By Christopher G. Prince

Part 1 of this article covered using Chinese yeast balls to make an alcoholic rice beverage, and Part 2 covered making koji rice. In this final part of the article, I cover my experiments using koji rice to make sake.

Using the koji rice in brewing

My initial forays into using koji rice in brewing sake were interesting, but hardly successful. I was still in the mode (and continued to be): How can I simplify? Do I really need complicated multi-rice additions described in recipes like this?

I made a few attempts, and here’s a recipe I followed. This uses koji rice…

By Christopher G. Prince

Part 1 of this article covered making an alcoholic beverage from rice using Chinese yeast balls. However, I wanted to experiment with other techniques and in this part of the article I discuss making koji rice — used in traditional sake making.

Getting away from Chinese yeast balls: Making your own koji rice

Another reason I wanted to get away from using Chinese yeast balls is: I just don’t know what’s in them! The product description from the ones I ordered from Amazon reads: “Shanghai Yeast Balls — Chinese Rice Wine Starter: Good quality jiuqu for making Chinese-style rice wine. Fermentation of the rice begins within hours…

By Christopher G. Prince

Making a simple alcoholic rice beverage

My father fed me some of his home-made sake when I was a kid. This was nigori — unfiltered sake. So, I have fond memories of this beverage. In this new pandemic age, we keep mostly to ourselves. I’ve not been into a liquor store since this started. But, I do like an alcoholic drink, and so I’ve been home brewing these past months. I’ve gradually been developing my own techniques for brewing sake at home.

I started off simple. Why put in more energy into something unless you need to? Searching on Google and YouTube…

Apple is resolving the potential security concern I had before

Photo by Dollar Gill on Unsplash

As I described in a prior Medium article and on a Stackoverflow post, Apple had previously provided no mechanism with Apple sign-in to have custom servers updated if the Apple sign-in user revoked their account permissions at some time within a day. There were only methods to initially verify an Apple sign-in identity token on custom servers, and to subsequently check, once per 24 hours, on the status of a user’s account. This can be a security concern when using Apple sign-in for server endpoint authentication. …

Should we adopt Apple sign-in for server-side use?

Photo by Medhat Dawoud on Unsplash

[July 2020: See also Apple Sign-In: Custom Servers and an Expiry Conundrum (Part 2)]

Well, I’m making good headway on integrating Apple sign-in with my app, but it hasn’t been easy. And I still have a question — which seems like a show stopper.

My purpose for writing this article is to share my learnings and hopefully get some feedback. I kind of feel like I’m out in the wilderness despite my belief that my use case is not that unusual.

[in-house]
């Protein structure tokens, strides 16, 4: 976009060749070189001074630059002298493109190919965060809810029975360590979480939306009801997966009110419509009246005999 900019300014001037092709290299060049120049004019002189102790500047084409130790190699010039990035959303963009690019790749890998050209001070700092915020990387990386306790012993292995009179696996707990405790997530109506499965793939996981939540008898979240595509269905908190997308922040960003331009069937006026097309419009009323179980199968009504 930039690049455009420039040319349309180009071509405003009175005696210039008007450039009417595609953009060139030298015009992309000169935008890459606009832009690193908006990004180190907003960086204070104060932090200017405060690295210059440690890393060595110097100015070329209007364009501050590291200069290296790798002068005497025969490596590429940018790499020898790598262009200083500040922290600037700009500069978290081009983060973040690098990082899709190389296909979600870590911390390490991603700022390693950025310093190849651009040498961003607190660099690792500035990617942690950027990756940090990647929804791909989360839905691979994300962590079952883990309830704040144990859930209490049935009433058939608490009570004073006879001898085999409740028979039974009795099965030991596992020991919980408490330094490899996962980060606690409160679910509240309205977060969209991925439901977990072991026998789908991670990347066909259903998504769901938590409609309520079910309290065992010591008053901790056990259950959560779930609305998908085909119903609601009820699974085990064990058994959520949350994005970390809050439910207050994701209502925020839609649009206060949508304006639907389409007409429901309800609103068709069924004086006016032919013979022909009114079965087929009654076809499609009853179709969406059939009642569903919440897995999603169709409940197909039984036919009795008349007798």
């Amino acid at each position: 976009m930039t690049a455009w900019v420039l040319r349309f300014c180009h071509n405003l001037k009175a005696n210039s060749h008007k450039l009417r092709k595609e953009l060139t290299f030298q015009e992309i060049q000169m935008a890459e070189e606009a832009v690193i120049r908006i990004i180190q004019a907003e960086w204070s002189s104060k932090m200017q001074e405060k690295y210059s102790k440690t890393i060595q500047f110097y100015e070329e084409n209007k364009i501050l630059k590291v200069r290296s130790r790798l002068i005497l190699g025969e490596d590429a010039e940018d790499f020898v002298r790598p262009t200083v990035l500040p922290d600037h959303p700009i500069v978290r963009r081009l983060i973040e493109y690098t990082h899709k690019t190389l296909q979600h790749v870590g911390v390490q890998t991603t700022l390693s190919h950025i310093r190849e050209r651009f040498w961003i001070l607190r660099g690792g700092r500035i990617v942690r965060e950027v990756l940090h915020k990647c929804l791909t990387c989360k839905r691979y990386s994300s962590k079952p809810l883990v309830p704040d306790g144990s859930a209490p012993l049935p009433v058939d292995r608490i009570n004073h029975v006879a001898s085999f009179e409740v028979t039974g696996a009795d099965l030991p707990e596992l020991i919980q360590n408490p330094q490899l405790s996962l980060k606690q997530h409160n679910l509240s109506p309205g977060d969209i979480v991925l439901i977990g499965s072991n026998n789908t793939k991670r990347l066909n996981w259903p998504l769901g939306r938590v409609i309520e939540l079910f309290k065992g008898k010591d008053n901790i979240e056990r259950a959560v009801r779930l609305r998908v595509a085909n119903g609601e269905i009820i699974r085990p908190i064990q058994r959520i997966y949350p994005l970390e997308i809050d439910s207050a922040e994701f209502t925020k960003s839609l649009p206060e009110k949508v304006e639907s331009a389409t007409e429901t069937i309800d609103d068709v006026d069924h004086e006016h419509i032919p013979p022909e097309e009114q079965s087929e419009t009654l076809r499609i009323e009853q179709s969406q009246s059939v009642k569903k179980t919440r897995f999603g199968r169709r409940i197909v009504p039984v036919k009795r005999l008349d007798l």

I want to use the OAuth tokens that result from Apple sign-in to access the HTTP REST API on…

Summary: In doing load testing with SyncServerII, mySQL deadlocks arose under certain conditions. SyncServerII enables multiple users access to shared groups of cloud-stored files. When different users access the same sharing group, a lock needs to be temporarily held to preserve user assumptions about the state of the data. Looking at various methods, I found that mySQL’s GET_LOCK and RELEASE_LOCK distributed locking mechanism was suited to the requirements of locking in SyncServerII and resolved the existing deadlock issue.

The iOS app Neebla was first released to the App Store about three months ago, on March 10, 2019. So it was…

Picture the scenario: You’ve spent an excessive amount of time getting a mobile app ready for release. You go through the typical Apple review. As part of your app, you also have Google integrations: e.g., Google Sign-in and Google Drive. And thus, you have to switch to production mode with this Google integration. Now the zapper. In the last few months, Google has clamped down on certain integrations. And the process of getting them to sign-off on a production mode review is arcane verging on authoritarian. …

I started the SyncServer (now, SyncServerII) open-source project because of a frustration with ownership of data by apps versus users. It is all too typical for an app to hide its data from users. I’ll pick on one of my mobile apps as example: WhatDidILike — which keeps track of a users food preferences at restaurants. This app doesn’t let you export its data or generally access its data for other uses. For example, if the app fails or I (its developer) stop supporting it, users of the app can lose their data. …

Christopher G. Prince

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